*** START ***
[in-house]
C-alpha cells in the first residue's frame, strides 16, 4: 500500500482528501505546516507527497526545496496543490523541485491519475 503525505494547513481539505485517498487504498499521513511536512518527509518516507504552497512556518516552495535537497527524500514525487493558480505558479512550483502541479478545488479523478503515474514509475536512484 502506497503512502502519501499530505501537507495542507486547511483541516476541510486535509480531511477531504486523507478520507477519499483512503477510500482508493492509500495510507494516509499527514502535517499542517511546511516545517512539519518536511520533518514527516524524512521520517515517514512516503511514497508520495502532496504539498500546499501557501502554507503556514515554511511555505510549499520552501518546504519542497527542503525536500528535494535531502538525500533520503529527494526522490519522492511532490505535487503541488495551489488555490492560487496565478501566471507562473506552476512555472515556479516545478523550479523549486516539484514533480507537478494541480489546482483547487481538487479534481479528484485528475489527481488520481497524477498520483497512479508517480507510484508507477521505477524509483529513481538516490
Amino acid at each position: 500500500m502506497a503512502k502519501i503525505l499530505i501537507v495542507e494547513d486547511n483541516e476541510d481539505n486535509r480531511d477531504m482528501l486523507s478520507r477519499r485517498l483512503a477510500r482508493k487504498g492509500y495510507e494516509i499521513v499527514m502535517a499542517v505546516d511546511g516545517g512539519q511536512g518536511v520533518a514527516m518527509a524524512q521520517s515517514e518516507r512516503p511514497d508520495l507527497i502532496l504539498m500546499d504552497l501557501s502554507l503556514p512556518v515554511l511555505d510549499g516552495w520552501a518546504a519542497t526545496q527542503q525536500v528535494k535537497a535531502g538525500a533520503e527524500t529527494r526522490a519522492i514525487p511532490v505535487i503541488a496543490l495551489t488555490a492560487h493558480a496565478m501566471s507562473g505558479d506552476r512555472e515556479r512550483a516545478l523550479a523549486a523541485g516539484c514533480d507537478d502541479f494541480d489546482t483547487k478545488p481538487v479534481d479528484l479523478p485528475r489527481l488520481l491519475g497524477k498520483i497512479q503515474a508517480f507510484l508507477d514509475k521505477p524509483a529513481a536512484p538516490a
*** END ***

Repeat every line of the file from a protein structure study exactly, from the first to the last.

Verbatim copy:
[in-house]
C-alpha cells in the first residue's frame, strides 16, 4: 500500500482528501505546516507527497526545496496543490523541485491519475 503525505494547513481539505485517498487504498499521513511536512518527509518516507504552497512556518516552495535537497527524500514525487493558480505558479512550483502541479478545488479523478503515474514509475536512484 502506497503512502502519501499530505501537507495542507486547511483541516476541510486535509480531511477531504486523507478520507477519499483512503477510500482508493492509500495510507494516509499527514502535517499542517511546511516545517512539519518536511520533518514527516524524512521520517515517514512516503511514497508520495502532496504539498500546499501557501502554507503556514515554511511555505510549499520552501518546504519542497527542503525536500528535494535531502538525500533520503529527494526522490519522492511532490505535487503541488495551489488555490492560487496565478501566471507562473506552476512555472515556479516545478523550479523549486516539484514533480507537478494541480489546482483547487481538487479534481479528484485528475489527481488520481497524477498520483497512479508517480507510484508507477521505477524509483529513481538516490
Amino acid at each position: 500500500m502506497a503512502k502519501i503525505l499530505i501537507v495542507e494547513d486547511n483541516e476541510d481539505n486535509r480531511d477531504m482528501l486523507s478520507r477519499r485517498l483512503a477510500r482508493k487504498g492509500y495510507e494516509i499521513v499527514m502535517a499542517v505546516d511546511g516545517g512539519q511536512g518536511v520533518a514527516m518527509a524524512q521520517s515517514e518516507r512516503p511514497d508520495l507527497i502532496l504539498m500546499d504552497l501557501s502554507l503556514p512556518v515554511l511555505d510549499g516552495w520552501a518546504a519542497t526545496q527542503q525536500v528535494k535537497a535531502g538525500a533520503e527524500t529527494r526522490a519522492i514525487p511532490v505535487i503541488a496543490l495551489t488555490a492560487h493558480a496565478m501566471s507562473g505558479d506552476r512555472e515556479r512550483a516545478l523550479a523549486a523541485g516539484c514533480d507537478d502541479f494541480d489546482t483547487k478545488p481538487v479534481d479528484l479523478p485528475r489527481l488520481l491519475g497524477k498520483i497512479q503515474a508517480f507510484l508507477d514509475k521505477p524509483a529513481a536512484p538516490a